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Deposit guarantee at UK banks reduced to £75,000

bankofenglandMoney in British bank deposit accounts will be guaranteed only up to a maximum of £75,000 with effect from 1 January 2016.

The announcement was made by the Bank of England and results from EU regulations which fix €100,000 as the guarantee limit. When in 2010 that level was agreed, it equalled £85,000.

Now that the euro has dipped against sterling, the guarantee is slipping to £75,000.

It was the Northern Rock panic which helped introduce greater savings protection. Before then, just £2,000 was guaranteed fully with 90% cover for the next £30,000. The government introduced a complete guarantee on deposits up to £35,000 when panic set in in order to avoid a run on Northern Rock.

The guarantee went up to £50,000 in 2008 and to £85,000 in 2010.

"HM Treasury has today put in place legislation to maintain the existing limit of £85,000 until 31 December 2015 for depositors who were previously protected by the FSCS and continue to be protected (including individuals and small companies)," the Bank of England's Prudential Regulation Authority said.

"This transitional measure helps to ensure that depositors have suitable time to plan for and adjust to the change and will protect most depositors from experiencing a sudden change in the amount of compensation available in the event of the failure of a bank, building society or credit union."

Savers with more than £75,000 in one bank would be wise to spread the risk among several banks, although people who come into a large amount of money are given six months full protection for up to £1 million.

"Depositors with temporary high balances will be covered up to £1m for six months from the date on which the money is transferred into their account, or the date on which the depositor becomes entitled to the amount, whichever is later," the Bank of England said.

"This is to ensure that depositors are protected when they deposit funds over the limit as a result of specified events, including following a house sale or funds received from a ‘life event’ such as a divorce settlement or inheritance, for a period of time until they have had sufficient time to spread the risk between institutions to appropriately protect these funds."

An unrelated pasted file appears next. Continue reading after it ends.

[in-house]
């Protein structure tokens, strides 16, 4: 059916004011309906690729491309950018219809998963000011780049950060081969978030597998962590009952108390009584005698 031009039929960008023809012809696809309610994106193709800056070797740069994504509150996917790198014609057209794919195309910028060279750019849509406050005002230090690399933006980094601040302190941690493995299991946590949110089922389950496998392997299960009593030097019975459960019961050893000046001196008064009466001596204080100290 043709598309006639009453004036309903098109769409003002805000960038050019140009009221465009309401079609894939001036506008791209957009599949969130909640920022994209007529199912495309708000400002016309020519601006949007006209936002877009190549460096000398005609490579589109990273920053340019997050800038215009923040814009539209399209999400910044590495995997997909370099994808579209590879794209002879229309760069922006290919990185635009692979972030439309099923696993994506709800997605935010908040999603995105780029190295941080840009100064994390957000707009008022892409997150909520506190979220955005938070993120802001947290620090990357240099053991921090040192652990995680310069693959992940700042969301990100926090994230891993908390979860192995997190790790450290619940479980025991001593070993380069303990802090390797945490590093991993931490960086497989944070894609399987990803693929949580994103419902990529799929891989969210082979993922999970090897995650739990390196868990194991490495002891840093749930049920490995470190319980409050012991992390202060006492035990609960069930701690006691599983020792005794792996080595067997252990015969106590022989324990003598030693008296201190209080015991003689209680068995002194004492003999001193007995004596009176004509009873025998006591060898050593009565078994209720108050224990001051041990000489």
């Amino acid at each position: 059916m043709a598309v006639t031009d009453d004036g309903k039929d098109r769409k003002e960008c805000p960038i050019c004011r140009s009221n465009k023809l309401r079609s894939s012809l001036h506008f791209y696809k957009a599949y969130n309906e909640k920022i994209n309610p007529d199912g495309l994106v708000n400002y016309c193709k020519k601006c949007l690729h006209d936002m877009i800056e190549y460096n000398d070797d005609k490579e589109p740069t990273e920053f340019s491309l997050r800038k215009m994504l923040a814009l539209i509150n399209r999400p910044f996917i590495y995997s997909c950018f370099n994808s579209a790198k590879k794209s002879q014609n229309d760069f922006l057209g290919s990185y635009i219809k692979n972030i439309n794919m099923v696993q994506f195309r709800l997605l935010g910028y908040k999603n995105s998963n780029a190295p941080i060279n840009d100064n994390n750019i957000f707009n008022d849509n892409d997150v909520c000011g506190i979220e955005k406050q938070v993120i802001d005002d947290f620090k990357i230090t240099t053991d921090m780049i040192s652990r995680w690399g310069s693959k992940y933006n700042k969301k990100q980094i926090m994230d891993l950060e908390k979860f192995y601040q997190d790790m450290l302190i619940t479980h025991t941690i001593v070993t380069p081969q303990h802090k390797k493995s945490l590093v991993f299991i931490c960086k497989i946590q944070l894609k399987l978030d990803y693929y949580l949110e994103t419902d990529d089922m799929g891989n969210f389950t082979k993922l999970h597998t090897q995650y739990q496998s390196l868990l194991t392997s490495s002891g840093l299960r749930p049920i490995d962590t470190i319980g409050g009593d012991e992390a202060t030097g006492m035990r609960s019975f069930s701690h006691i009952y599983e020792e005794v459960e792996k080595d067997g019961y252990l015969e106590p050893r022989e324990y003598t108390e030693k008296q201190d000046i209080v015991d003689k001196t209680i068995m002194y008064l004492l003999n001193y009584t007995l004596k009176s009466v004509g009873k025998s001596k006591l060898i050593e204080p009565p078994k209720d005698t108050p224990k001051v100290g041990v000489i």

An ‘institution’ is the authorised entity. Some banks and building societies have more than one high street brand under one authorised entity. Thus, if an individual has £75,000 in more than one brand within a single authorised entity, they will still only receive a maximum of £75,000 even if both went bust.

For example, among the building societies: Yorkshire Building Society also operates the N&P, Chelsea and Barnsley trading names. National Counties Building Society also has the Family Building Society trading name.

You can see a full list of banking and building society brands and which authorised firm owns them on the Prudential Regulation Authority website.

For a list of 'who owns whom' on Excel, click


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-1 #5 Denzil 2015-07-04 13:10
Keep reminding yourselves this is a UK banking and is only an adjustment because of the strength of sterling.

But a fundamentally serious threat to the eurozone is giving in to Greek demands for debt haircuts. Because, having thrown away say 200 billion for the Greeks, just days later will come Portugal wanting a similar amount wiped off their debt. Dream on !!! No way.

The other Cameron ... that PM of the UK sensibly suggested that Greece would be better off with a period outside the euro.

To get its economy back. As always those would be Bonaparte's in France rubbished this as they want to recreate a pan European currency just as the original Napoleon intended in the early 1800's. Having over run Portugal and frenchified it before the Brits cleared them out.

But in Bild Germany's FM Schaeuble is also suggesting this !!! Maybe Portugal should start reprinting contas ? Or perhaps it already is ....
-1 #4 The prince 2015-07-04 11:42
This claims are worthless!

They will rob all of your money from bank accounts!

Its just be done in cyprus in 2013, the eu engineered the robbery of all cyprus citizens savings from there bank accts, they called called it a "haircut"

Do NOT KEEP your money in banks, especially in the eu.
All europe and usa banks are already insolvent, they are just printing and printing money.

Soon its all going to implode, if you use bank, only keep tiny amount in cash to pay bills, and food money,
Convert your money into gold, silver, antiques, art, premium property, bitcoin etc.

Watch the free documentary now! Find it on google youtube.

Zeitgeist addendum
+3 #3 David Cameron 2015-07-03 22:23
Quoting Chip the Duck:
Once again the EU rule our lives. We now lose protection because their Eurozone is unable to manage its finances.


The EU position - €100,000 - hasn't changed: this is a Bank of England decision.

And do remember, when EU decisions are made, UK officials are at the negotiating table agreeing to the final decision.
0 #2 RCK 2015-07-03 20:46
There will be people out there who have invested £85000 in the recent past, in good faith, in long term bonds, of up to 7 years in some cases, who now cannot legally access their funds until the end of the term and are therefore left at risk on part of their investment with effect from January 2016 through no fault of their own.
How can this be fair or right?
The Government & Bank of England need a rethink on this one. Talk about moving the goalposts
-2 #1 Chip the Duck 2015-07-03 18:06
Once again the EU rule our lives. We now lose protection because their Eurozone is unable to manage its finances.

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